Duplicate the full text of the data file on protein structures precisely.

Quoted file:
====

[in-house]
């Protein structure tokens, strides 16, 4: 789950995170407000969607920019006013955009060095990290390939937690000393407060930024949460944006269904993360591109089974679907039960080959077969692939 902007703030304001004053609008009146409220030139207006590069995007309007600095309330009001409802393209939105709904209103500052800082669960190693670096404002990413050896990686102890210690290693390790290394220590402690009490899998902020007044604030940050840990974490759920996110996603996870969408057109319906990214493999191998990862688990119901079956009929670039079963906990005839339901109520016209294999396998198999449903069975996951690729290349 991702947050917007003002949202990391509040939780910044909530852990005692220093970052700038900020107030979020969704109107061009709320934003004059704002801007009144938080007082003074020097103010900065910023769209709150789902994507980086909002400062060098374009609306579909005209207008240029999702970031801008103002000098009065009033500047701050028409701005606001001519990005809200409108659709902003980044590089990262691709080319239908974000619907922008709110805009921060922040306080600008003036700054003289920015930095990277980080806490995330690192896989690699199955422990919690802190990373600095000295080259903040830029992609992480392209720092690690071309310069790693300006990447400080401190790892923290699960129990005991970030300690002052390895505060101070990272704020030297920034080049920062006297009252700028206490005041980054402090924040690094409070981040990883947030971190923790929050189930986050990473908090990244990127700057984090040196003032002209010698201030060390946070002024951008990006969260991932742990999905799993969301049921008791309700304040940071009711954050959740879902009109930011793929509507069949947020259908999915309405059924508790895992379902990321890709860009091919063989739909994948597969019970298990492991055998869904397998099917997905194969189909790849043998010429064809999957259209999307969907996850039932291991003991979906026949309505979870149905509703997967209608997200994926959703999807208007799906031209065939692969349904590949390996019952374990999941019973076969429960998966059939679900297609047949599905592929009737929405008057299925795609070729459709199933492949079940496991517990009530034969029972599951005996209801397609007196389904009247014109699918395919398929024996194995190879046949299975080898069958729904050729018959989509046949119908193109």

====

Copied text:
[in-house]
């Protein structure tokens, strides 16, 4: 789950995170407000969607920019006013955009060095990290390939937690000393407060930024949460944006269904993360591109089974679907039960080959077969692939 902007703030304001004053609008009146409220030139207006590069995007309007600095309330009001409802393209939105709904209103500052800082669960190693670096404002990413050896990686102890210690290693390790290394220590402690009490899998902020007044604030940050840990974490759920996110996603996870969408057109319906990214493999191998990862688990119901079956009929670039079963906990005839339901109520016209294999396998198999449903069975996951690729290349 991702947050917007003002949202990391509040939780910044909530852990005692220093970052700038900020107030979020969704109107061009709320934003004059704002801007009144938080007082003074020097103010900065910023769209709150789902994507980086909002400062060098374009609306579909005209207008240029999702970031801008103002000098009065009033500047701050028409701005606001001519990005809200409108659709902003980044590089990262691709080319239908974000619907922008709110805009921060922040306080600008003036700054003289920015930095990277980080806490995330690192896989690699199955422990919690802190990373600095000295080259903040830029992609992480392209720092690690071309310069790693300006990447400080401190790892923290699960129990005991970030300690002052390895505060101070990272704020030297920034080049920062006297009252700028206490005041980054402090924040690094409070981040990883947030971190923790929050189930986050990473908090990244990127700057984090040196003032002209010698201030060390946070002024951008990006969260991932742990999905799993969301049921008791309700304040940071009711954050959740879902009109930011793929509507069949947020259908999915309405059924508790895992379902990321890709860009091919063989739909994948597969019970298990492991055998869904397998099917997905194969189909790849043998010429064809999957259209999307969907996850039932291991003991979906026949309505979870149905509703997967209608997200994926959703999807208007799906031209065939692969349904590949390996019952374990999941019973076969429960998966059939679900297609047949599905592929009737929405008057299925795609070729459709199933492949079940496991517990009530034969029972599951005996209801397609007196389904009247014109699918395919398929024996194995190879046949299975080898069958729904050729018959989509046949119908193109």